Table 1 Complications by markers, cultures (n = 136)*Positive vs. negative cultures
Courtesy of Malcolm DeBaun, MD


Published 9/1/2021
Terry Stanton

Study Points to Need for More Research on Culturing and Antibiotics for Tibia Nonunions

A study exploring the role of cultures and outcomes among diaphyseal tibia nonunions in both presumed septic and aseptic nonunions found that nearly one-third of patients with tibia nonunion had positive intraoperative cultures. Evidence supporting a benefit of antibiotics for nonunion patients remains inconclusive.

In the study, presented yesterday by Malcolm DeBaun, MD, culture-positive patients were more likely to have persistent nonunion after repair, reoperation, and readmission to the hospital compared to aseptic nonunions. However, the clinical course of patients with negative cultures obtained in nonunion surgery was similar to those patients with low clinical suspicion for infection and surprise positive cultures.

The findings demonstrate that “the controversy in intraoperative cultures obtained at the time of diaphyseal tibia nonunion repair remains,” Dr. DeBaun, of Duke University, told AAOS Now Daily Edition. He noted that intraoperative culture of presumed septic nonunion based upon elevated inflammatory markers or signs of infection demonstrates relevant prognostic value, but “the clinical benefit of adjunctive antibiotic treatment indicated by positive culture results remains elusive.”

The preliminary analysis included 191 primary tibia nonunions with complete preoperative inflammatory markers, including 136 patients (71 percent) who had intraoperative cultures taken (Table 1). Median length of follow-up was 19.6 months. Thirty-two percent of patients with intraoperative cultures (n = 43) had positive cultures and 7 percent (n = 10) had surprise positive cultures, defined as negative preoperative inflammatory markers with positive cultures. Patients with positive culture results were more likely than those with negative culture results to have persistent nonunion after repair (37 percent versus 13 percent; P <0.01) and to require readmission for related complications (35 percent versus 18 percent;>P = 0.05).

Patients with positive cultures also had increased risk of persistent nonunion (P <0.01) and readmission (>P = 0.04) compared to patients with negative cultures. Patients with positive cultures (presumed septic and surprise positive) demonstrated more persistent nonunions (37 percent versus 7 percent; P <0.01) and increased readmission rates (35 percent versus 7 percent;>P <0.01) compared with the group with no culture taken. patients with surprise positive cultures, even when treated, had similar complication rates to those with no cultures taken, with the exception of higher readmission rates (40 percent versus 7.4 percent;>P = 0.035). This group also had negative preoperative inflammatory markers.

The authors noted that routine intraoperative culture at the time of nonunion repair is not universally recommended. Proponents of taking routine cultures cite meaningful rates of positive cultures in patients undergoing revision fracture surgery, at 20 percent, even in the setting of low clinical suspicion. From this perspective, patients with positive cultures would then be administered targeted antibiotics postoperatively. “Despite the theoretical benefit, evidence supporting improved clinical outcomes in surgically repaired septic nonunion patients treated with prolonged antibiotics remains underwhelming, especially in patients with low pretest probability of infection,” the researchers wrote.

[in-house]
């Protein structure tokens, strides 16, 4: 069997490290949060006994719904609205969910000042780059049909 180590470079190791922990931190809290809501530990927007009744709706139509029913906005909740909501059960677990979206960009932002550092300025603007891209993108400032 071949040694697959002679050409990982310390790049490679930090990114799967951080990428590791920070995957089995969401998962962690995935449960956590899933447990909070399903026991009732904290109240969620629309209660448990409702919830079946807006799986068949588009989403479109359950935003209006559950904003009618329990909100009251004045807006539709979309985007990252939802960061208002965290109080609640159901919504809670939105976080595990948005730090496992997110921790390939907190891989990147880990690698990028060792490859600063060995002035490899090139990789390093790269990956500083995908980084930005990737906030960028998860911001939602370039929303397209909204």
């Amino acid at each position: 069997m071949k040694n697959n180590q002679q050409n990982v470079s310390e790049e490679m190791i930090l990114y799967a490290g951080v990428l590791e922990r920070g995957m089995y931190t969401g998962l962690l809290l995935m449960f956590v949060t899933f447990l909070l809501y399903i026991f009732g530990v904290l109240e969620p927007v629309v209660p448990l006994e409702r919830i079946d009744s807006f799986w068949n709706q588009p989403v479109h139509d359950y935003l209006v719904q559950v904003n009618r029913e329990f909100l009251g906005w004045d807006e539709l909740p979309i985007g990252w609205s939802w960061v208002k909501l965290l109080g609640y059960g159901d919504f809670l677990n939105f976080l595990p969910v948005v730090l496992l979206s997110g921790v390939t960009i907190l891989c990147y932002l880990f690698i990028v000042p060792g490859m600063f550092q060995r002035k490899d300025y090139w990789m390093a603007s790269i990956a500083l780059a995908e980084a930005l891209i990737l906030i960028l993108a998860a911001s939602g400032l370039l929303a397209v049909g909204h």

Dr. DeBaun said that his clinical impression leads him to believe that obtaining routine intraoperative cultures at the time of nonunion repair can, at the very least, inform prognosis. When the suspicion for infection (elevated inflammatory markers and/or clinical signs of infection) is high, he said, thorough surgical debridement is recommended, with a staged approach to the nonunion repair involving a medullary antibiotic-eluting implant before definitive repair. “Targeted systemic antibiotic therapy may not be beneficial in all patients with tibia nonunion whose cultures have a positive result,” Dr. DeBaun said.

The findings of the study, he said, support the merit of determining which patients diagnosed with septic nonunion would benefit from targeted antibiotic therapy. “The additive benefit from systemic antibiotic treatment may be negligible in some patients and is not without the associated medical risks,” he said, adding that “establishing refined indications for intraoperative culture during nonunion repair may prevent spurious results that confound management decisions.”

The authors noted that the study results do not establish that using culture results to inform targeted antibiotic administration improves clinically relevant outcomes. “Although this study was underpowered to demonstrate equivalence, we did not detect a difference in the surgical complication profile between culture-positive patients treated with and without systemic antibiotics,” they wrote. “Surgical debridement, whether deliberate or resulting from routine medullary reaming in exchange nailing, may be sufficient to definitively treat infection in septic nonunions.”

Addressing the study’s limitations, Dr. DeBaun said: “This was a study of outcomes from a heterogeneous group of surgeons across multiple institutions with differing nonunion repair strategies and thresholds for obtaining intraoperative cultures. However, the results justify randomized prospective investigation to clarify the indication and utility of intraoperative culture in tibia nonunion repair surgery.”

Dr. DeBaun’s coauthors of “The Role of Cultures in Diaphyseal Tibia Nonunions: A Multicenter Study” are Cara Lai, MD; Michael James Chen, MD; Joseph R. Hsu, MD; and Michael J. Gardner, MD, and the EMIT Nonunion study group.

Terry Stanton is the senior medical writer for AAOS Now.